Singaporean Man Receives Death Penalty for Cannabis

Stephen Andrews
30 Apr 2023

While cannabis decriminalisation and legalisation are becoming a reality in various parts of the globe, some countries still practice the severest form of punishment for violating cannabis laws. The case that most recently shocked the international community concerns a Singaporean man convicted of trying to smuggle a little over 2 pounds of weed into the city state and was executed on Wednesday, April 26. A report from Harm Reduction International (HRI) suggests that the number of people executed for drug offences surged in 2022.

Tangaraju Suppiah, a 46-year-old man from Singapore, received a death sentence on Wednesday in Changi Prison, according to a brief statement from Singapore Prison Service. The case marks Singapore's first execution in six months. 

The man received the capital sentence back in 2018 for "abetting the trafficking of more than one kilogram of cannabis (1,017.9 grams)". The court found he communicated with two other men who were as well alleged for trying to sneak pot into Singapore. 

The man's sister, Leelavathy Suppiah, confirmed in statements for the media that her brother had been hanged and that her family had received a death certificate.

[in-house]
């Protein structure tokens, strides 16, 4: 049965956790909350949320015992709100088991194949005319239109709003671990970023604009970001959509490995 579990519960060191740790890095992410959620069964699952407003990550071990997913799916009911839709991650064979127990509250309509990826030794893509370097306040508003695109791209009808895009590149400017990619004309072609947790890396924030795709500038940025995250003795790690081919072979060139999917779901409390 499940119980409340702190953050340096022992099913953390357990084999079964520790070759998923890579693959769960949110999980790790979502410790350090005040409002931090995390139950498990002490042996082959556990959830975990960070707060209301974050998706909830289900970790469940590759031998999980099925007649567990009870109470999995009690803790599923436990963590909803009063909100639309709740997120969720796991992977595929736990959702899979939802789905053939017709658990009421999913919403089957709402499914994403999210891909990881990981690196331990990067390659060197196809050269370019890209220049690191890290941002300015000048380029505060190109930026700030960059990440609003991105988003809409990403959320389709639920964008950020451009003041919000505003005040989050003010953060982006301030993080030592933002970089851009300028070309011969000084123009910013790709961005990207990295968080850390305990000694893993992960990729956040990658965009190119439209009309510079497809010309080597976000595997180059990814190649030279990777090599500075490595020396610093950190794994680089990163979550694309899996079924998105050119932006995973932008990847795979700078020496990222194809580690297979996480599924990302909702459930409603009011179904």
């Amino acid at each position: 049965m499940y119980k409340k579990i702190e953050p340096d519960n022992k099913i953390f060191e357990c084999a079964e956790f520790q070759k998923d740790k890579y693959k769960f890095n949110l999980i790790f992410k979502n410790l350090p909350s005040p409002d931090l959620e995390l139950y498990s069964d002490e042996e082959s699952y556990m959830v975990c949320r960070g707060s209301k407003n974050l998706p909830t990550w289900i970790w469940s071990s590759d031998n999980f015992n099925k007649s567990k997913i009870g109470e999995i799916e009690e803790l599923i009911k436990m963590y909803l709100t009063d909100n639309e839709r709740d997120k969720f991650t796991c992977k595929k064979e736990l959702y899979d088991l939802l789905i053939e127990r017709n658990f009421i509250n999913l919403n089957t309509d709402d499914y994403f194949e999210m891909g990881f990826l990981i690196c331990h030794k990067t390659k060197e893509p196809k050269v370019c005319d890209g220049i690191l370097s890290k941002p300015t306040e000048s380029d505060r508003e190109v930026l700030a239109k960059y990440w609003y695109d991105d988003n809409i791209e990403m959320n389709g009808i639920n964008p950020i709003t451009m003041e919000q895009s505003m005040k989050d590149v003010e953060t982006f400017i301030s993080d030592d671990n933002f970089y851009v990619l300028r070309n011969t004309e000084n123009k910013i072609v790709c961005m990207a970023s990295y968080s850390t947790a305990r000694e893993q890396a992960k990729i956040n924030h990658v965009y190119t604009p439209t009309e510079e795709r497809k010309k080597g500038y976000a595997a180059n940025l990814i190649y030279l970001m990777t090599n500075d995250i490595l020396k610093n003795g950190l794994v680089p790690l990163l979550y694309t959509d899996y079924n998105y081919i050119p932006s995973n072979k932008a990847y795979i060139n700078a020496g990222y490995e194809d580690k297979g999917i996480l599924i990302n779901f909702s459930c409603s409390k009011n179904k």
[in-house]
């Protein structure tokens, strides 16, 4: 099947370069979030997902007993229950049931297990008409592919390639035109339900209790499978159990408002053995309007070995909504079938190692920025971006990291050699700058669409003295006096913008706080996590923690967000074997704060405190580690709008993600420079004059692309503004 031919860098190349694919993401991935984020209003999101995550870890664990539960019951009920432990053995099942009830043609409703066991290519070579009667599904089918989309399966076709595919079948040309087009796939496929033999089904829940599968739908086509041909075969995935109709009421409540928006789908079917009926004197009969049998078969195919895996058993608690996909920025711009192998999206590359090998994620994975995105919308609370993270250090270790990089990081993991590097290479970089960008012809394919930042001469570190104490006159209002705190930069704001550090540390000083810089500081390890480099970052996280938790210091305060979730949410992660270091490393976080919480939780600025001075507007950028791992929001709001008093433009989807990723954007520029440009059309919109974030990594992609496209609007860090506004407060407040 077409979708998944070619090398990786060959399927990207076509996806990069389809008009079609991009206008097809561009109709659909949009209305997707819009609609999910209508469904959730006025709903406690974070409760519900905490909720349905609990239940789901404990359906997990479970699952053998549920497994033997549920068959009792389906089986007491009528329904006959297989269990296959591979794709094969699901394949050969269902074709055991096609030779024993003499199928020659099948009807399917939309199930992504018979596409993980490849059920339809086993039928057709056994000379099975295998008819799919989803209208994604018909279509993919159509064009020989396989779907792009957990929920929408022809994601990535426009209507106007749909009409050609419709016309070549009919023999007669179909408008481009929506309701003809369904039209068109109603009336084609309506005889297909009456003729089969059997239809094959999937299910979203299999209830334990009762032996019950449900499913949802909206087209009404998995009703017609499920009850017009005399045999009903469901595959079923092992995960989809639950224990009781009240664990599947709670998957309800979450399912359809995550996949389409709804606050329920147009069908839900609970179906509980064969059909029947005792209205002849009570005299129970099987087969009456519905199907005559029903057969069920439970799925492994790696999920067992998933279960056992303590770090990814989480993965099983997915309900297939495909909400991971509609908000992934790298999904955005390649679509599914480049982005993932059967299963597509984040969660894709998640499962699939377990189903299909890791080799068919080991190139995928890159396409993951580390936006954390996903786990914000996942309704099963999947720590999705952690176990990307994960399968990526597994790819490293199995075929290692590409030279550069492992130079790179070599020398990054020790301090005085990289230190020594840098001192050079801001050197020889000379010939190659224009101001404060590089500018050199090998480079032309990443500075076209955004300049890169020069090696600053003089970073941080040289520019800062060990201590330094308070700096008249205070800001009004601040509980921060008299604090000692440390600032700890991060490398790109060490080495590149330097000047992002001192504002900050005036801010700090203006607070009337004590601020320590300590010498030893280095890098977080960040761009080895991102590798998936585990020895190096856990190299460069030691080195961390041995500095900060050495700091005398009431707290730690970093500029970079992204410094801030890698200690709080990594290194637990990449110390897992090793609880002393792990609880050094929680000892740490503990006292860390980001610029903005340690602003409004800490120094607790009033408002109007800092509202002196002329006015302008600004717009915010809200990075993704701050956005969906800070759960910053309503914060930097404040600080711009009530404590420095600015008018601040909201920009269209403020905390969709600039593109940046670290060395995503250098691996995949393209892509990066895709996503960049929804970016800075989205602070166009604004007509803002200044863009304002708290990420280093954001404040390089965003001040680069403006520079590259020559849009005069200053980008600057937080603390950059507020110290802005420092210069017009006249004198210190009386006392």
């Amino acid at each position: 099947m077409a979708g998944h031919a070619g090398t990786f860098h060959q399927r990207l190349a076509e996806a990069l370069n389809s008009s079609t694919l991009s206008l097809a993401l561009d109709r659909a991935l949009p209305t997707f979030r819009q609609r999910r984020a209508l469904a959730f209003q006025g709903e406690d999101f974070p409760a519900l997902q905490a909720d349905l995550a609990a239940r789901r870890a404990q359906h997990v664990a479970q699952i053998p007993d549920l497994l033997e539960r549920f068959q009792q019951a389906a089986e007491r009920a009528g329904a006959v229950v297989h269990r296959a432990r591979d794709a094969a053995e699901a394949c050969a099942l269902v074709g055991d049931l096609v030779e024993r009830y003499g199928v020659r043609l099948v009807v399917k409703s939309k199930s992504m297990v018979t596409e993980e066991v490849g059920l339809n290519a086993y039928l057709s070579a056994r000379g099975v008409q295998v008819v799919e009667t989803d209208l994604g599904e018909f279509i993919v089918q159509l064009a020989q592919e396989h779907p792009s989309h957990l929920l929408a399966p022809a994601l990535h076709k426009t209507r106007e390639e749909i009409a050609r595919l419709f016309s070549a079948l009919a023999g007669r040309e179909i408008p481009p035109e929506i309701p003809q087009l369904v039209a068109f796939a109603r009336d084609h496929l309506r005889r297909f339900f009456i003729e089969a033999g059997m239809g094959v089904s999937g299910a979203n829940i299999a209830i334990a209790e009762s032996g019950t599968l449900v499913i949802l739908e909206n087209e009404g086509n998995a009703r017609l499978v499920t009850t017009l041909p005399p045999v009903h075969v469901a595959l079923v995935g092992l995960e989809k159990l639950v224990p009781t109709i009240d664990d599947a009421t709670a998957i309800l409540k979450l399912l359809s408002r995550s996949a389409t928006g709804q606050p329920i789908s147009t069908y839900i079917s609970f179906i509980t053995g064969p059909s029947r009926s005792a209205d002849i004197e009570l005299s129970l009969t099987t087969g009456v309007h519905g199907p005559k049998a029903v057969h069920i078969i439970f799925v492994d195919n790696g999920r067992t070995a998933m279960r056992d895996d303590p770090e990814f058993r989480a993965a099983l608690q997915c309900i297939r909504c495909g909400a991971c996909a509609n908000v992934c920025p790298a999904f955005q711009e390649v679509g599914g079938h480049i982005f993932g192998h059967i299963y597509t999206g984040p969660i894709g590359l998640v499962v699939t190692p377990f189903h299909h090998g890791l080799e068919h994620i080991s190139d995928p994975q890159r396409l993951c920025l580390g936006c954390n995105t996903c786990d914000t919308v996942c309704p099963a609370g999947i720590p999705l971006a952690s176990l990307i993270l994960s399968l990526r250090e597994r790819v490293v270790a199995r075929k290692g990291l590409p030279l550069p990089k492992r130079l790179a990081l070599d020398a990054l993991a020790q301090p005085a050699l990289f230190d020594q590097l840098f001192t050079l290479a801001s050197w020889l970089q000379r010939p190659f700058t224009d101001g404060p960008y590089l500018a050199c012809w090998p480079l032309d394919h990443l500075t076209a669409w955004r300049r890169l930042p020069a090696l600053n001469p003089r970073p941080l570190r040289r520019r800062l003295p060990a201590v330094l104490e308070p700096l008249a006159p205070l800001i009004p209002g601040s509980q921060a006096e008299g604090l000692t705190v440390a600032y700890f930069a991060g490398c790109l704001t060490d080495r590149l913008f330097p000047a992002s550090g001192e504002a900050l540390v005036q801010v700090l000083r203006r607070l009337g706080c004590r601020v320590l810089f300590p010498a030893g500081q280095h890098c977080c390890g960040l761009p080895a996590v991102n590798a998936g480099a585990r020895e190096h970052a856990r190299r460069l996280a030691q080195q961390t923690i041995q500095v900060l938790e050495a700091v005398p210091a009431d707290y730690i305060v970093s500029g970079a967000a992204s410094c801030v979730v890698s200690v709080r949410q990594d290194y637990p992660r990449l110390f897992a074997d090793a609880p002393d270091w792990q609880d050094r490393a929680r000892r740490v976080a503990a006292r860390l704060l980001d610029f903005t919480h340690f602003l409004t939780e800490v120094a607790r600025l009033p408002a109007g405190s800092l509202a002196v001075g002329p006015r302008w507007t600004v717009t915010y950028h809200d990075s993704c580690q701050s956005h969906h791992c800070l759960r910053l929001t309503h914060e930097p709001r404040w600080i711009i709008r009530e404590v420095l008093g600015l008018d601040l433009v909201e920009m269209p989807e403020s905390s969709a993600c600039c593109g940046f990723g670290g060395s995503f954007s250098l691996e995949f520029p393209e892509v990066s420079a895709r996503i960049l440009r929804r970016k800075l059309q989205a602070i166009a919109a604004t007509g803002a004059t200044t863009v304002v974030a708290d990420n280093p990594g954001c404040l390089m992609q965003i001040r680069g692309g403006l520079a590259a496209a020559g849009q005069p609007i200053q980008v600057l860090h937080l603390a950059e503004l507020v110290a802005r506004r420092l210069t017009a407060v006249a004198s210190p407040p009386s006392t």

The severity of this punishment was met with a huge backlash from human rights groups and campaigners. The offices of the United Nations and the European Union based in the city-state had also called for Singapore not to proceed with his hanging. 

Cannabis has been legalised in a growing number of countries. However, Singapore maintains some of the harshest drug laws around the world. Its government believes that the death penalty successfully helps prevent drug trafficking and that current drug laws should remain in place to protect the public. 

The Transformative Justice Collective (TJC), a local abolitionist movement, highlighted "serious problems" with evidence used to charge Tangaraju, describing it as "shockingly thin".

"The case against Tangaraju is largely circumstantial and based on inferences", TJC said in a series of statements.

"He never touched the cannabis he was accused of attempting to traffic. He was tied to the offence by two phone numbers found on the mobile phones of two men arrested by the CNB [Central Narcotic Bureau] – one of which had been used to coordinate the cannabis delivery".

"Tangaraju was already in remand for a separate offence by the time he was linked to this case – and his mobile phones were never recovered for analysis", the group added.

Singapore is not the only place that practices capital punishment to subdue drug traffickers, however. The Harm Reduction International (HRI), a non-profit organisation tracking global drug executions since 2007, estimates that at least five other countries still carry out the death sentence for drug-related charges as of 2022. All of them are in Asia, and include Saudi Arabia, Iran, China, North Korea and Vietnam. 

According to HRI, the worst year on record was 2015, when the organisation counted 755 cases where people received the death penalty for drug convictions. The figures dropped dramatically for a few years, going under 100 in 2018, only to start rising again and reach close to 300 last year. Due to a lack of transparency on many cases, it is unclear how many of them involve cannabis. 

Stephen Andrews